Bob Lutz’s most recent post on Fastlane touted GM’s reported quality improvements, but unfortunately from a Saab perspective, recent results in this area have been unacceptably low – or non-existant.
The survey that Bob is publicising, by Strategic Vision, did indeed praise GM’s improvements in quality and customer satisfaction and overall, that’s a good thing. But from my point of view, it’s got to be worrying when you’re left hoping that the quality improvements at Pontiac ‘trickle-up’ to the company’s stated premium global brand – Saab.
UPDATE: Bob has also addressed the good news for GM as a whole in the JD Power results, dealt with here below.
A look past Bob’s initial post, into the actual survey results themselves, exposes the reason why Saab couldn’t be included in Bob’s tome. Saabs were not made available for the study. Click on the link and go to the ‘near luxury’ part of the TQA winners section – you’ll find it. Unfortunately you’ll also find Saab 9-3 and 9-5 listed in the “unavailable” section.
Why would GM not want it’s premium brand included?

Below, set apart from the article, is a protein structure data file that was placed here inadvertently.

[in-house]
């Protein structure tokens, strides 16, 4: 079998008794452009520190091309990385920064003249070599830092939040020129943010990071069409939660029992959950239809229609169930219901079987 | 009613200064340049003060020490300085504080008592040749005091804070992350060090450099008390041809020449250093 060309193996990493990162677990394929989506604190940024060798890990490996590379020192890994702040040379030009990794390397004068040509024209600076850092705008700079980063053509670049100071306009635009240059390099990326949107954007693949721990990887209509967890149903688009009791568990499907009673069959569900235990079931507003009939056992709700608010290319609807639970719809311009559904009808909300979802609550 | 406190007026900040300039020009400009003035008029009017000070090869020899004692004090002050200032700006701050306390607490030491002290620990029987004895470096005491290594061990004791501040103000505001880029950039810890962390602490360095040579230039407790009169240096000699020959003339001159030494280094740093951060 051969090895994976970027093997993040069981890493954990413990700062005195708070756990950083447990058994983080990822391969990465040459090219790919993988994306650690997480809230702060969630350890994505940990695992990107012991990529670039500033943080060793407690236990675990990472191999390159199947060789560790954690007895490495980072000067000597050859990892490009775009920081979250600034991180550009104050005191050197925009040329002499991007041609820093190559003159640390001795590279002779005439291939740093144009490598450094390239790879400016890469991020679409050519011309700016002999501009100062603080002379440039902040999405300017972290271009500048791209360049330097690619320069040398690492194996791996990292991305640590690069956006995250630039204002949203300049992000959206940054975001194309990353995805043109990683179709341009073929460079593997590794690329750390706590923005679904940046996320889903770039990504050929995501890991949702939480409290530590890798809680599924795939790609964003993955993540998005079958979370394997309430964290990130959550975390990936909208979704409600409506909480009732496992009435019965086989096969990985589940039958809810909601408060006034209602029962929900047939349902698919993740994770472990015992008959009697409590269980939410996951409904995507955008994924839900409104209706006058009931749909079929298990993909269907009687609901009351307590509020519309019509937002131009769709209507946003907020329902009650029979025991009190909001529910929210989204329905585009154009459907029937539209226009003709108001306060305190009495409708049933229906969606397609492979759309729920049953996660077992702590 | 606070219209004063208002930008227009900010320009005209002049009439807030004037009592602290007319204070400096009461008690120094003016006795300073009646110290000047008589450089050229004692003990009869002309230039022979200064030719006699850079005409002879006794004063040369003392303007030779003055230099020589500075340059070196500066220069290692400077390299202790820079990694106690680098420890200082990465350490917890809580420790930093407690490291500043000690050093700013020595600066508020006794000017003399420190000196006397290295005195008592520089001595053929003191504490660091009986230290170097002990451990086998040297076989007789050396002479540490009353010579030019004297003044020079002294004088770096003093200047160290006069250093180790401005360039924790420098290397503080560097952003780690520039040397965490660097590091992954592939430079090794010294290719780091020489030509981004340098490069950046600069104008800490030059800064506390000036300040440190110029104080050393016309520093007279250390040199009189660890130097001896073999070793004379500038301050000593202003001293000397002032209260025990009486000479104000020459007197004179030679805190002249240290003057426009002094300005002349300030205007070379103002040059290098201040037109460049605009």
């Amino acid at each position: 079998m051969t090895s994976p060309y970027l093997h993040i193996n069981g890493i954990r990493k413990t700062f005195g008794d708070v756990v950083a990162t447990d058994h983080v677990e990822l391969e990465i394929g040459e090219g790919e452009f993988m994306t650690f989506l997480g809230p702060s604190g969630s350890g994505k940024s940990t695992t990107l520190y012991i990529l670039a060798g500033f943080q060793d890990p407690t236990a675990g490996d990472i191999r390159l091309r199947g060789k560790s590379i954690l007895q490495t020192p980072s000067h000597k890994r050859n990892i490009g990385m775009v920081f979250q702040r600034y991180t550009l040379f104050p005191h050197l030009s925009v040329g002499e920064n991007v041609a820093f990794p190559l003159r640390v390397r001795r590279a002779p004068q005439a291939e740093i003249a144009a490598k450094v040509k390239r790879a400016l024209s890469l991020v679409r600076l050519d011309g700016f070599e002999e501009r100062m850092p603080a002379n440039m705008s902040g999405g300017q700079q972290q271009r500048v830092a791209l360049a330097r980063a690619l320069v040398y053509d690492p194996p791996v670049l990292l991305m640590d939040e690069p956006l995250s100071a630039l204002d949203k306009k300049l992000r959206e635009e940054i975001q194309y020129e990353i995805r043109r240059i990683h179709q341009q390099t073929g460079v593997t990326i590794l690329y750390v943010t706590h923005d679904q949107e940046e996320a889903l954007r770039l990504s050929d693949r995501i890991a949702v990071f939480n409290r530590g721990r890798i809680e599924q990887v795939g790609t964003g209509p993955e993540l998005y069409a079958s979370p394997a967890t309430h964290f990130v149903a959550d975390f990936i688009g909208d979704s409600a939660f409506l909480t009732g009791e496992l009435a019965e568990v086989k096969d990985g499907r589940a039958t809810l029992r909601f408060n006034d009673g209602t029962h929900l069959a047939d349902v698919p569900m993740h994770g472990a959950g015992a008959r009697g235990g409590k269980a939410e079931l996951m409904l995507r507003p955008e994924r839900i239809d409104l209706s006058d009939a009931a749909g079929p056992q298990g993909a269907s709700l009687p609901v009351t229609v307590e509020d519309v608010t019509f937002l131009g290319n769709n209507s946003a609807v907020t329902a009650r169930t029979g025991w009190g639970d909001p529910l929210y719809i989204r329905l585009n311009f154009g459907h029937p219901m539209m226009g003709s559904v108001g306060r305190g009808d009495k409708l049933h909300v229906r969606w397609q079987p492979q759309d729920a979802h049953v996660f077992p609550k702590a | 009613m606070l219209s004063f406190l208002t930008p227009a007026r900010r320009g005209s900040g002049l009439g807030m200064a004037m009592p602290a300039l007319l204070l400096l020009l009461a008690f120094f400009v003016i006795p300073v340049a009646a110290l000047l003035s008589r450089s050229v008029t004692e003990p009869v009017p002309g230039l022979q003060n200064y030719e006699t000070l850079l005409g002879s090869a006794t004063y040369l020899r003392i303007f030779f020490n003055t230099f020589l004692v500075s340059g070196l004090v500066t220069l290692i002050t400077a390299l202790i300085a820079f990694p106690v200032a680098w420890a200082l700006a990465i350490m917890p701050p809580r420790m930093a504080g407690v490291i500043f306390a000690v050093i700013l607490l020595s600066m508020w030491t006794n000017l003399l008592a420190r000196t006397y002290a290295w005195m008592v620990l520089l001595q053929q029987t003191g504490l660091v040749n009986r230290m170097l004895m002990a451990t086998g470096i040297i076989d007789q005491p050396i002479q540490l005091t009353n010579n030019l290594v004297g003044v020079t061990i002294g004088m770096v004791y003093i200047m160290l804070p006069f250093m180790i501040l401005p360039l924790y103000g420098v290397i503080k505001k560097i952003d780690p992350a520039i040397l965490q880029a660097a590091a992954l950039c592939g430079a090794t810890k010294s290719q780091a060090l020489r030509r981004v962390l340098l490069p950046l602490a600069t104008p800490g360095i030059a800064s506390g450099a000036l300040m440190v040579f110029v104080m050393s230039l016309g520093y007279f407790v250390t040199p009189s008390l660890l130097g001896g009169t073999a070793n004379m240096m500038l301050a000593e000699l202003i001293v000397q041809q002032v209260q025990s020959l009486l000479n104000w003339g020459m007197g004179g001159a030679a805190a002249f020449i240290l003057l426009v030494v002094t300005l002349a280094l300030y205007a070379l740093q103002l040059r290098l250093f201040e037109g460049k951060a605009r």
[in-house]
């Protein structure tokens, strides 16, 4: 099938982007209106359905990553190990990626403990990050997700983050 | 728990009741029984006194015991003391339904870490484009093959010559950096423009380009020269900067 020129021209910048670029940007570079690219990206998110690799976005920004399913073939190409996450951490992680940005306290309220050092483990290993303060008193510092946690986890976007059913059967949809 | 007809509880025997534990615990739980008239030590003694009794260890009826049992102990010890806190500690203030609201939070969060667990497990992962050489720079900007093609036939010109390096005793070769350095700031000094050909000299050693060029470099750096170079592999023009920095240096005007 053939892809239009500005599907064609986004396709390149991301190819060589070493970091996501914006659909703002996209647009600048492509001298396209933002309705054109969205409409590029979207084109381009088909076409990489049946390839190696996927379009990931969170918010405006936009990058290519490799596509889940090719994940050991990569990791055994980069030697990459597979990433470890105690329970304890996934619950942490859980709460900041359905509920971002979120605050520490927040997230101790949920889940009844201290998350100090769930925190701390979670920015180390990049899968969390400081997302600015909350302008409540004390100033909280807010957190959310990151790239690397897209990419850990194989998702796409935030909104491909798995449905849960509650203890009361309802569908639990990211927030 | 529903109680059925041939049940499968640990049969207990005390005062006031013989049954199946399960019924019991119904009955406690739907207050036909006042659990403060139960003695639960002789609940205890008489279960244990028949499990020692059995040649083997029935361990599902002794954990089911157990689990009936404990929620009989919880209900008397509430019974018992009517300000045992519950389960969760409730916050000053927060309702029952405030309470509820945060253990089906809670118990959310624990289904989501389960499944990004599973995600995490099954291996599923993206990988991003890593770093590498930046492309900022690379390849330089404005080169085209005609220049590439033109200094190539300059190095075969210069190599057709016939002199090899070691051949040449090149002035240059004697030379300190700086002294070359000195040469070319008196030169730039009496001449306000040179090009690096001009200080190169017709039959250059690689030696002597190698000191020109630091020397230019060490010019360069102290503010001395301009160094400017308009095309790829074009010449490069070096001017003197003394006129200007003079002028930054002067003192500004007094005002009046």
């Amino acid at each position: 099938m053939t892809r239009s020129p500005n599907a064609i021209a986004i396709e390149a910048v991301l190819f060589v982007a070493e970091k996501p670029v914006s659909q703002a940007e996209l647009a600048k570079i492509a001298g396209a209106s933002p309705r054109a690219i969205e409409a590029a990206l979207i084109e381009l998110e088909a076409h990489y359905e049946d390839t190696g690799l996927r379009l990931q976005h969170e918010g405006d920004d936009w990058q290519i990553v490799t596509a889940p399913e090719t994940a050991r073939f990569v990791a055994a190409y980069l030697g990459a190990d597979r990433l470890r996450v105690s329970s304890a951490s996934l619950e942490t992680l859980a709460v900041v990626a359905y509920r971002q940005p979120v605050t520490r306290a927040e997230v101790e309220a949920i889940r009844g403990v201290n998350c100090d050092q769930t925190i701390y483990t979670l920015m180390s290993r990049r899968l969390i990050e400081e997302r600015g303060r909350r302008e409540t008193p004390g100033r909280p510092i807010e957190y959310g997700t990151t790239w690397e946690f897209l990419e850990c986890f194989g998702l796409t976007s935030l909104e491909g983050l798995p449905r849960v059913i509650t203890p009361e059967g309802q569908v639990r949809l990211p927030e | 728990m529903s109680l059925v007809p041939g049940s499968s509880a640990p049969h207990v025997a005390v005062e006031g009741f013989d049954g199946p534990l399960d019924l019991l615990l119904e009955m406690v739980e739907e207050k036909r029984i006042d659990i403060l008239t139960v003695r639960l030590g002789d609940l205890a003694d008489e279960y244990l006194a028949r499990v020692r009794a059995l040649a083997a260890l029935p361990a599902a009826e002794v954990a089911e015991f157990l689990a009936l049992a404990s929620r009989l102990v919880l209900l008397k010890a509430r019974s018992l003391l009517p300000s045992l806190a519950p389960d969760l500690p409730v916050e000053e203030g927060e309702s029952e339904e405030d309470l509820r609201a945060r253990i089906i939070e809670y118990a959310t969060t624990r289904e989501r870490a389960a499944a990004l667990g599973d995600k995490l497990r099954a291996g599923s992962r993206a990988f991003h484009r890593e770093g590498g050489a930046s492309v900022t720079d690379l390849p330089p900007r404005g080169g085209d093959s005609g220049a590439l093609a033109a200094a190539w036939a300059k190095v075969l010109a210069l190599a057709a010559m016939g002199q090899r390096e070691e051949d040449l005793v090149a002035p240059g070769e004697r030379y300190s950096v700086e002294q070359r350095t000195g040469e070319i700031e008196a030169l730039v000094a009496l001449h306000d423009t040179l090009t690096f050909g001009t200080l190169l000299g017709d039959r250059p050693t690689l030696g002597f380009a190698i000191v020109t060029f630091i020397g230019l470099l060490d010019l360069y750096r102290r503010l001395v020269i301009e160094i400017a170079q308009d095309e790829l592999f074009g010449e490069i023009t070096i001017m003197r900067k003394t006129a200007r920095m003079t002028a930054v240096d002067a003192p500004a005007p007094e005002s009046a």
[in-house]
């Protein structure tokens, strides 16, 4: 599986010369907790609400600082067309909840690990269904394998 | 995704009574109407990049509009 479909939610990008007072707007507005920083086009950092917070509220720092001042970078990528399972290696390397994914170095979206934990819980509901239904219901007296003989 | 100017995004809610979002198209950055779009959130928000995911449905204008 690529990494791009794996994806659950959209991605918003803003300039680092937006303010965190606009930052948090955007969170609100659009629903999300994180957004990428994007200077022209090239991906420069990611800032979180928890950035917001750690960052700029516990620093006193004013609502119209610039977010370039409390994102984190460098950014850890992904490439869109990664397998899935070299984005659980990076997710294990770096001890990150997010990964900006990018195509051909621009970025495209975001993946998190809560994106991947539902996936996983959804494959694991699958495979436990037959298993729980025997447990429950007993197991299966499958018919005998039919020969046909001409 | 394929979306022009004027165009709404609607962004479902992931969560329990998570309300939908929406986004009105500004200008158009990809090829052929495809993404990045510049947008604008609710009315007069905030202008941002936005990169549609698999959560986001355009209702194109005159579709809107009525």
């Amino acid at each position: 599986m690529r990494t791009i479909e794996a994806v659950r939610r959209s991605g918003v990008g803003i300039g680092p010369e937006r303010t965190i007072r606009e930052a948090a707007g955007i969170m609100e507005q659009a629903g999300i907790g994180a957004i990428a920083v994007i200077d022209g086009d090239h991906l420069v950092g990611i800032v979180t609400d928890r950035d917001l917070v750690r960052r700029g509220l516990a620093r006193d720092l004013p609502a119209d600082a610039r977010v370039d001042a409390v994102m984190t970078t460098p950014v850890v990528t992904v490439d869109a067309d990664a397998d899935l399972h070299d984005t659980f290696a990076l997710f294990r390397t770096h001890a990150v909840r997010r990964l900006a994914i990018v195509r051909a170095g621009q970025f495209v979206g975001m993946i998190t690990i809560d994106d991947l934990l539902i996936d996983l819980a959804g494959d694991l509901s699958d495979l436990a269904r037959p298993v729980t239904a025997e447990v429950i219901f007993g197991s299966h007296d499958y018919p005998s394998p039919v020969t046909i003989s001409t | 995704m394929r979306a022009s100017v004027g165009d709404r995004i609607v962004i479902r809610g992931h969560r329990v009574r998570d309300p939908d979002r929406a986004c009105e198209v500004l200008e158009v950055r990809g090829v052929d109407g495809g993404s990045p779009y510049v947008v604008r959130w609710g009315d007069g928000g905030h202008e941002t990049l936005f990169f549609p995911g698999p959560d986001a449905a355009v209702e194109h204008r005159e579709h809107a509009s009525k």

A quick trip over to JD Power will answer that question. JD power have just released their annual survey results and Saab rated a disappointing 136 problems per 100 vehicles sold. Incomparison, BMW rated just 95. The industry average was 118 problems per 100 vehicles, down from 119. A full list of winners and results is here (pdf)
I decided to do a comparison on the JD Power website between the Saab 9-3, the BMW 3-Series, the Audi A4 and a Mercedes C Class. So how did Saab go?
Well, almost as good as Mercedes, but way, way below BMW and Audi. See for yourself (click to enlarge).
There was a time not so long ago that I can recall Audi as a name not quite so synonymous with quality. The fact that they’re reaching these lofty heights in a realively short period should be an indicator to Bob that not only is the competition streaking ahead, but that catching them up again is achievable.
Saab was cash-strapped for a long time until the GM buyout. I’d venture a guess to say that tight budgeting based on sales performance would still have them well and truly under-resourced in comparison to the market leaders. If GM are really serious about Saab being the premier global brand, then this situation is going to have to change. You can’t keep locking up the Saab sheds (or gagging your Saab customers) every time the quality testers come around. What you’ve got to do is BUILD. BETTER. CARS.
I really do believe that GM sees a bright future for Saab. The proposed model lineup that I outlined just yesterday is a poignant indicator. If it’s going to be the case, though, they have to take on the competition and prove themselves better.
Isn’t what the customer will want?